Although this is done only by agreement between all concerned, it is surprising how many parents are keen on redoublement.
- Doing the same year again allows children to regain confidence since they may strengthen themselves in their weak subjects and therefore feel more able to pursue the career path of their choice.
- It also enables pupils to become more organised in their approach to school work and homework.
- Since the year is not necessarily taught by the same teachers, it allows a child in difficulty to ‘start over’.
Le redoublement is not a miracle solution however and there is no assurance that results will be better than those of the previous year. In fact, there may also be some false security in the first term when the pupil’s marks improve dramatically and this is because the autumn term is often one of revision. It takes some effort to maintain the same progress in the following terms.
A LONG SCHOOL DAY
The organisation of the school day is not the same as in the UK. In France, a day at primary school may seem longer – and more tiring – for young children, with three hours in the morning and three hours in the afternoon. From 08.30–11.30, then 13.30–16.30. Having your children at home for lunch at first rather than leaving them at the school canteen would provide the opportunity to talk over any problems.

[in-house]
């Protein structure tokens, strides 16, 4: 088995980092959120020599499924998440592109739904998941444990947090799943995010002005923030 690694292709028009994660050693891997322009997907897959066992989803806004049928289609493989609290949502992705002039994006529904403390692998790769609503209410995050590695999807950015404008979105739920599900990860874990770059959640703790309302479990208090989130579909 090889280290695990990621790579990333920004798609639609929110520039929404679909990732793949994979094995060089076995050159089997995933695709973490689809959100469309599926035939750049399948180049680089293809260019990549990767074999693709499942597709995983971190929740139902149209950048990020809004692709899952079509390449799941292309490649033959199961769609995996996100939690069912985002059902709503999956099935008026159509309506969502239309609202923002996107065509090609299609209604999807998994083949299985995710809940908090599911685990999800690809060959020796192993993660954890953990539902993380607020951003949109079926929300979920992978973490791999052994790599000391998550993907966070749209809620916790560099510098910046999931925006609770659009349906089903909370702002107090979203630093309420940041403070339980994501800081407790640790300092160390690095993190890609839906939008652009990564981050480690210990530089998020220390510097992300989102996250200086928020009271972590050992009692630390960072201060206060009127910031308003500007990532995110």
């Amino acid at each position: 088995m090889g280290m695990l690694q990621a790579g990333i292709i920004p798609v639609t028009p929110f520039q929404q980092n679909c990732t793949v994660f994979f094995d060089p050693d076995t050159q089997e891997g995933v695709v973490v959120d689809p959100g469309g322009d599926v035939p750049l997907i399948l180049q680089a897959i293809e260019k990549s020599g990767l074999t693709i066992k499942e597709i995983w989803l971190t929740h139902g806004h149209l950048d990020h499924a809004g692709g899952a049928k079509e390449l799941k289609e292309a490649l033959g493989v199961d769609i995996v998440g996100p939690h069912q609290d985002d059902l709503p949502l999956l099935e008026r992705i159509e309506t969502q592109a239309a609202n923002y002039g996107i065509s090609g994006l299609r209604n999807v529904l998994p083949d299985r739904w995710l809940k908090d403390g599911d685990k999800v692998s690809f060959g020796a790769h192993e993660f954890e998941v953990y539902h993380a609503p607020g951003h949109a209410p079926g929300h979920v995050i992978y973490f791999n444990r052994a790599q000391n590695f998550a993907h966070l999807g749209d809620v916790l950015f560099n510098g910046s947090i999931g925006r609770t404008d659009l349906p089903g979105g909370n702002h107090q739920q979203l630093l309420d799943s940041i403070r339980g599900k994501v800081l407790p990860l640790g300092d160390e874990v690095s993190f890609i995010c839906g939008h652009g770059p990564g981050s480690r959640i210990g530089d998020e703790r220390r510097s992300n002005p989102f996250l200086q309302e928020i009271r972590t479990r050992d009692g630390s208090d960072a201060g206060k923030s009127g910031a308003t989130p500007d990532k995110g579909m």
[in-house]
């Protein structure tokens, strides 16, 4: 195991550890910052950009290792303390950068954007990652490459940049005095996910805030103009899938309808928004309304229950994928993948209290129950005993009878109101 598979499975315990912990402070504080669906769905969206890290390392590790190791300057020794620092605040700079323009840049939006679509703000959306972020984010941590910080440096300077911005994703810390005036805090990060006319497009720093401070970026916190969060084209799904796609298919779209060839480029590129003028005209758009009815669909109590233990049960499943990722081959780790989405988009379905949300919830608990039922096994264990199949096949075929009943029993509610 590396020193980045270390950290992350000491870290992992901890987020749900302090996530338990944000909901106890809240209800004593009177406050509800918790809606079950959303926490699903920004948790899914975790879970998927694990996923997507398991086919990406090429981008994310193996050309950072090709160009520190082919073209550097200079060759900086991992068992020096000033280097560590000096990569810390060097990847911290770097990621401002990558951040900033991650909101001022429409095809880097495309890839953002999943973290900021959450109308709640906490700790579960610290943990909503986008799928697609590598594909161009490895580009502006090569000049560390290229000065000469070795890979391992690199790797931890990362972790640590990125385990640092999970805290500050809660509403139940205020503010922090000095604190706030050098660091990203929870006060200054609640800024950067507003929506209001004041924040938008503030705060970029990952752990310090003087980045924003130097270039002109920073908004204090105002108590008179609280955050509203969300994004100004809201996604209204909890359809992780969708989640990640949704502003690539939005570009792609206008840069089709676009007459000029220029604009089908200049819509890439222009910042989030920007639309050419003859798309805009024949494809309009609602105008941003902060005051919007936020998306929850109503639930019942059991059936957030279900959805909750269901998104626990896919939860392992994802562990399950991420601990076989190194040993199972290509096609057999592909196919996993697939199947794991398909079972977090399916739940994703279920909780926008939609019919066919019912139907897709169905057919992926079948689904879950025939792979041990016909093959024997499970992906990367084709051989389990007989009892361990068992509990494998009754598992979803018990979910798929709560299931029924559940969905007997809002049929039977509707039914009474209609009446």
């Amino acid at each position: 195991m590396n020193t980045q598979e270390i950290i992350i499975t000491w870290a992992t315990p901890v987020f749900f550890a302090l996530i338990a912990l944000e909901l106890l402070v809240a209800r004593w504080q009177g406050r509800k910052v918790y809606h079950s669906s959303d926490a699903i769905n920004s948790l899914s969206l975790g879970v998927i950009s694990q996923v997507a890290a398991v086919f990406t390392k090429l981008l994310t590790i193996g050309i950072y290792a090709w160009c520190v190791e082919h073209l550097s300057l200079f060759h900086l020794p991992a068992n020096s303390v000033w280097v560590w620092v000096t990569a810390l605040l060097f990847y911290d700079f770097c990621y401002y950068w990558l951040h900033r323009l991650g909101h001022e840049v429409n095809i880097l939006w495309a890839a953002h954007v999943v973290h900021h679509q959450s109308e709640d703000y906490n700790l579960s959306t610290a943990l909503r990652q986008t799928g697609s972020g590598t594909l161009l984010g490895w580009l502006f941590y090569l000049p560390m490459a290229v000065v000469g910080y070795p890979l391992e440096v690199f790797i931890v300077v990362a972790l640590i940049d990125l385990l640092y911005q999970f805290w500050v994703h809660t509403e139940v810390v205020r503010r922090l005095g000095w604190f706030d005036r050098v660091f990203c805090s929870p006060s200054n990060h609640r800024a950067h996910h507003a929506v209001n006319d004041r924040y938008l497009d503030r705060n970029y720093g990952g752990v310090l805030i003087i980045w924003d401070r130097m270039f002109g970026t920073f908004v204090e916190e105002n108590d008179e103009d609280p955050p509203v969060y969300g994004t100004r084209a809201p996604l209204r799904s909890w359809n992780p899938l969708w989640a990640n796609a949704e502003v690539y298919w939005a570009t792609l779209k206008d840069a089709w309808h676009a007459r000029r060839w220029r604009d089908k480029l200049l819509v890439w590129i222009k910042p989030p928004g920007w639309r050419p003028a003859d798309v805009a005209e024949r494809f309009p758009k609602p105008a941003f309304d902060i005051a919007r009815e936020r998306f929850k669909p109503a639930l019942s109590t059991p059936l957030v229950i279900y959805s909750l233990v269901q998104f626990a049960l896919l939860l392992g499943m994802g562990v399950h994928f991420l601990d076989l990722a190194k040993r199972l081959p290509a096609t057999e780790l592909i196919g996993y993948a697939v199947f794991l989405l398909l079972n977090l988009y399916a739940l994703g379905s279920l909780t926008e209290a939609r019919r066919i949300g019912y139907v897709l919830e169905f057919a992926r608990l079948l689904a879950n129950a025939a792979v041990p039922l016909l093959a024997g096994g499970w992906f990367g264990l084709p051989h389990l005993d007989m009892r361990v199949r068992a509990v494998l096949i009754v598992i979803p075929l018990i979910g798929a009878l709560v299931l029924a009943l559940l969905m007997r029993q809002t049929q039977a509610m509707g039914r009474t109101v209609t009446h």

The school day is even longer for secondary school pupils – often from eight in the morning until six in the evening. For those living in villages and having to take the school bus, pick up and drop off times make school days even longer and more tiring – especially in those first months when a whole day in French is quite a feat.
Unlike in times past, most schools are closed on Saturday. Primary schools tend to be closed all day Wednesdays as well, but for working parents, the local centre de loisirs staffed by qualified child carers occupy the children with a wide range of activities.
Secondary schools are closed on Wednesday afternoons which gives parents the opportunity to organise activities that are not on the school curriculum (like religious education) or which only play a limited part (like art and crafts, music and sport).